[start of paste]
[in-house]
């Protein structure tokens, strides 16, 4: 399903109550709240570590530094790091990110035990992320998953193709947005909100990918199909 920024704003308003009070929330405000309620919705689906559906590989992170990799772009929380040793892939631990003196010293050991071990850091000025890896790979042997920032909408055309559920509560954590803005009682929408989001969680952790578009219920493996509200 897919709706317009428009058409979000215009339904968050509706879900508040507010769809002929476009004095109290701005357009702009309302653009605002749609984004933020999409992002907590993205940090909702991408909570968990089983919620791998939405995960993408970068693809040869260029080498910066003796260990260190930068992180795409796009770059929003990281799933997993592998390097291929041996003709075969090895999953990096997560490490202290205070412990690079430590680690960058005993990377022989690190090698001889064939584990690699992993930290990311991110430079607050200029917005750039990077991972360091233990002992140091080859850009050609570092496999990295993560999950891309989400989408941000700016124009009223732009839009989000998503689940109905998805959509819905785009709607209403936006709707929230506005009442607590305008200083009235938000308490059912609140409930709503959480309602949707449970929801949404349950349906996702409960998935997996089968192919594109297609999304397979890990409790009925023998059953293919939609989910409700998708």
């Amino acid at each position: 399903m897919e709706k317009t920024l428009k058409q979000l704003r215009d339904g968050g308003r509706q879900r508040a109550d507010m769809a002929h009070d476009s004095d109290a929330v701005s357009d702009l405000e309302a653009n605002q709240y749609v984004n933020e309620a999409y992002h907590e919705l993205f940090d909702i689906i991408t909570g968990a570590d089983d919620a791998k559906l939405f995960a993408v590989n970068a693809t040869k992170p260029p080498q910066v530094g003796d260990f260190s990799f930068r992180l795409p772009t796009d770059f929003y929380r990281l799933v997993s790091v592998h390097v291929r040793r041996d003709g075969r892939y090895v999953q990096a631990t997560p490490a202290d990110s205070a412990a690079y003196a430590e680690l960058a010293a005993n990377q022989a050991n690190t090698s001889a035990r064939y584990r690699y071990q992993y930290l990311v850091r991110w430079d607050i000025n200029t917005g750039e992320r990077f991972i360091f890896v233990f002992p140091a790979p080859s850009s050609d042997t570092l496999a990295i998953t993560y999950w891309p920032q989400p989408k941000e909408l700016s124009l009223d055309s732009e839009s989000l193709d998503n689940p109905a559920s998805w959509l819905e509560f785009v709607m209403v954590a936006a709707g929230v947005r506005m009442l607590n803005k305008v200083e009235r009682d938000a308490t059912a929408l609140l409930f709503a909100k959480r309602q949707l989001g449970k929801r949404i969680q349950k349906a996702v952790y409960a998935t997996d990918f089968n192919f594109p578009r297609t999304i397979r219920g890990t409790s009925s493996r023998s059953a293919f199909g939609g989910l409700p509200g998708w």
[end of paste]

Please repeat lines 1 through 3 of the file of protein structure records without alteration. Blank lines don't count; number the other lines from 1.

[in-house]
């Protein structure tokens, strides 16, 4: 399903109550709240570590530094790091990110035990992320998953193709947005909100990918199909 920024704003308003009070929330405000309620919705689906559906590989992170990799772009929380040793892939631990003196010293050991071990850091000025890896790979042997920032909408055309559920509560954590803005009682929408989001969680952790578009219920493996509200 897919709706317009428009058409979000215009339904968050509706879900508040507010769809002929476009004095109290701005357009702009309302653009605002749609984004933020999409992002907590993205940090909702991408909570968990089983919620791998939405995960993408970068693809040869260029080498910066003796260990260190930068992180795409796009770059929003990281799933997993592998390097291929041996003709075969090895999953990096997560490490202290205070412990690079430590680690960058005993990377022989690190090698001889064939584990690699992993930290990311991110430079607050200029917005750039990077991972360091233990002992140091080859850009050609570092496999990295993560999950891309989400989408941000700016124009009223732009839009989000998503689940109905998805959509819905785009709607209403936006709707929230506005009442607590305008200083009235938000308490059912609140409930709503959480309602949707449970929801949404349950349906996702409960998935997996089968192919594109297609999304397979890990409790009925023998059953293919939609989910409700998708």
């Amino acid at each position: 399903m897919e709706k317009t920024l428009k058409q979000l704003r215009d339904g968050g308003r509706q879900r508040a109550d507010m769809a002929h009070d476009s004095d109290a929330v701005s357009d702009l405000e309302a653009n605002q709240y749609v984004n933020e309620a999409y992002h907590e919705l993205f940090d909702i689906i991408t909570g968990a570590d089983d919620a791998k559906l939405f995960a993408v590989n970068a693809t040869k992170p260029p080498q910066v530094g003796d260990f260190s990799f930068r992180l795409p772009t796009d770059f929003y929380r990281l799933v997993s790091v592998h390097v291929r040793r041996d003709g075969r892939y090895v999953q990096a631990t997560p490490a202290d990110s205070a412990a690079y003196a430590e680690l960058a010293a005993n990377q022989a050991n690190t090698s001889a035990r064939y584990r690699y071990q992993y930290l990311v850091r991110w430079d607050i000025n200029t917005g750039e992320r990077f991972i360091f890896v233990f002992p140091a790979p080859s850009s050609d042997t570092l496999a990295i998953t993560y999950w891309p920032q989400p989408k941000e909408l700016s124009l009223d055309s732009e839009s989000l193709d998503n689940p109905a559920s998805w959509l819905e509560f785009v709607m209403v954590a936006a709707g929230v947005r506005m009442l607590n803005k305008v200083e009235r009682d938000a308490t059912a929408l609140l409930f709503a909100k959480r309602q949707l989001g449970k929801r949404i969680q349950k349906a996702v952790y409960a998935t997996d990918f089968n192919f594109p578009r297609t999304i397979r219920g890990t409790s009925s493996r023998s059953a293919f199909g939609g989910l409700p509200g998708w």